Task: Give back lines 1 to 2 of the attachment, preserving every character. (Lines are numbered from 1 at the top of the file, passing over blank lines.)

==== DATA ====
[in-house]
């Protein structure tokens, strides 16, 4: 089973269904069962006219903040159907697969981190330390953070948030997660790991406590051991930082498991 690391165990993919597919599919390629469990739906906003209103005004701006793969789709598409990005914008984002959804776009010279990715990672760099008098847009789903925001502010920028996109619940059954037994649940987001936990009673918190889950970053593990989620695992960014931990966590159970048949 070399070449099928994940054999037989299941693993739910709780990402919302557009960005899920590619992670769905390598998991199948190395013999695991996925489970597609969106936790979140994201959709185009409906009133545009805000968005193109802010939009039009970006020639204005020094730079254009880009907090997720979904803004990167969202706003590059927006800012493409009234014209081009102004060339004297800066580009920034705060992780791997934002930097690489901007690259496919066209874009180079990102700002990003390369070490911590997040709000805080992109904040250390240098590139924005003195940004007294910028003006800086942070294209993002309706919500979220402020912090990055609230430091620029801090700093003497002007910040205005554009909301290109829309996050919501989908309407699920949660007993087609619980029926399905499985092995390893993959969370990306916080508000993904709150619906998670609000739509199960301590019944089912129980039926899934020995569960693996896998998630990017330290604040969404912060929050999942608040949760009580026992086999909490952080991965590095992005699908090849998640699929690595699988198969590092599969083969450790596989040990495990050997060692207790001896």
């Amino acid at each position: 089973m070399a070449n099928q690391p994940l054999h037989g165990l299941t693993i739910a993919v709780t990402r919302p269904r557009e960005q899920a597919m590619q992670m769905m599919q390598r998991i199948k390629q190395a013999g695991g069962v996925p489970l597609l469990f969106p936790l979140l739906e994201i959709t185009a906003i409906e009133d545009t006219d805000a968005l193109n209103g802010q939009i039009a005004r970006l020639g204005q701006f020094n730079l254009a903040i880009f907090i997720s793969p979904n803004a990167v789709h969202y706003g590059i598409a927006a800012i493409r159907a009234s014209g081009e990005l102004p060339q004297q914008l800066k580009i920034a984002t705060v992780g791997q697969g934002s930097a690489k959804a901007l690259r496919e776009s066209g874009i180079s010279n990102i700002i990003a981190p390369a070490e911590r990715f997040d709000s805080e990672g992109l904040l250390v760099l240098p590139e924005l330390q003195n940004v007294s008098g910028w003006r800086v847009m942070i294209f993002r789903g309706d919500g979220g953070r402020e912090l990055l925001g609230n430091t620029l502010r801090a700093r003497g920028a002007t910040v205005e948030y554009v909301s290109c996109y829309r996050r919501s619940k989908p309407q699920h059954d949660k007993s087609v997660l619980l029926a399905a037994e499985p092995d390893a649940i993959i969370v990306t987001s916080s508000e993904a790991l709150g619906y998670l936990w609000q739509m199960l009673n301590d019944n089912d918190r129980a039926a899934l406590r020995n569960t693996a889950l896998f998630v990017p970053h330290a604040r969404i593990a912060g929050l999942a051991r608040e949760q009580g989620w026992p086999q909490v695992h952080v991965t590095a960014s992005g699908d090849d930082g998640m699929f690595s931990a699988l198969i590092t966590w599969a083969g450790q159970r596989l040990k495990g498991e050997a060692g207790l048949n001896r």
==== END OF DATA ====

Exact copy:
[in-house]
């Protein structure tokens, strides 16, 4: 089973269904069962006219903040159907697969981190330390953070948030997660790991406590051991930082498991 690391165990993919597919599919390629469990739906906003209103005004701006793969789709598409990005914008984002959804776009010279990715990672760099008098847009789903925001502010920028996109619940059954037994649940987001936990009673918190889950970053593990989620695992960014931990966590159970048949 070399070449099928994940054999037989299941693993739910709780990402919302557009960005899920590619992670769905390598998991199948190395013999695991996925489970597609969106936790979140994201959709185009409906009133545009805000968005193109802010939009039009970006020639204005020094730079254009880009907090997720979904803004990167969202706003590059927006800012493409009234014209081009102004060339004297800066580009920034705060992780791997934002930097690489901007690259496919066209874009180079990102700002990003390369070490911590997040709000805080992109904040250390240098590139924005003195940004007294910028003006800086942070294209993002309706919500979220402020912090990055609230430091620029801090700093003497002007910040205005554009909301290109829309996050919501989908309407699920949660007993087609619980029926399905499985092995390893993959969370990306916080508000993904709150619906998670609000739509199960301590019944089912129980039926899934020995569960693996896998998630990017330290604040969404912060929050999942608040949760009580026992086999909490952080991965590095992005699908090849998640699929690595699988198969590092599969083969450790596989040990495990050997060692207790001896």